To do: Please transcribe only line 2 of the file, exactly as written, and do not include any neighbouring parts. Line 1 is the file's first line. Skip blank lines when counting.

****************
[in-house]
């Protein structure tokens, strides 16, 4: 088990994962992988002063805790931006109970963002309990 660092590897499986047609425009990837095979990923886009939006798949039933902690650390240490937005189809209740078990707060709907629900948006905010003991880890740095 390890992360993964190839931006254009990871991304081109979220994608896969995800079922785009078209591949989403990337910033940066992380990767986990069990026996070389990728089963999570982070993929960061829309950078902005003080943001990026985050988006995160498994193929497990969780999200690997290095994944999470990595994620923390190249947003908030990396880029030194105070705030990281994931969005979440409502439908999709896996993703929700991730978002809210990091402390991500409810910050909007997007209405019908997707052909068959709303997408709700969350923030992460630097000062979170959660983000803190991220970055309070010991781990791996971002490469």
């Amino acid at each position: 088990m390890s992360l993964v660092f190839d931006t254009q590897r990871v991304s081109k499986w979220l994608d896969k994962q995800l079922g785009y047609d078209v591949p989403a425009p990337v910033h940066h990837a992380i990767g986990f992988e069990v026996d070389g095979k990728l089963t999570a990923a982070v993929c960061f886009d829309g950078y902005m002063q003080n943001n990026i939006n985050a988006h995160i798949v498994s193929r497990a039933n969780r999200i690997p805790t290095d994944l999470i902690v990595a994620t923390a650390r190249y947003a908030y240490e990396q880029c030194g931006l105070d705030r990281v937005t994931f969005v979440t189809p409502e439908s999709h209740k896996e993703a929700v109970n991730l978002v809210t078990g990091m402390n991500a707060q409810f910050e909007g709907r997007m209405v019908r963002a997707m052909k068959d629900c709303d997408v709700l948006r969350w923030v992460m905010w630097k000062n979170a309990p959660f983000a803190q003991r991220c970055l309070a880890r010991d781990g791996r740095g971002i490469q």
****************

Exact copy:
């Protein structure tokens, strides 16, 4: 088990994962992988002063805790931006109970963002309990 660092590897499986047609425009990837095979990923886009939006798949039933902690650390240490937005189809209740078990707060709907629900948006905010003991880890740095 390890992360993964190839931006254009990871991304081109979220994608896969995800079922785009078209591949989403990337910033940066992380990767986990069990026996070389990728089963999570982070993929960061829309950078902005003080943001990026985050988006995160498994193929497990969780999200690997290095994944999470990595994620923390190249947003908030990396880029030194105070705030990281994931969005979440409502439908999709896996993703929700991730978002809210990091402390991500409810910050909007997007209405019908997707052909068959709303997408709700969350923030992460630097000062979170959660983000803190991220970055309070010991781990791996971002490469």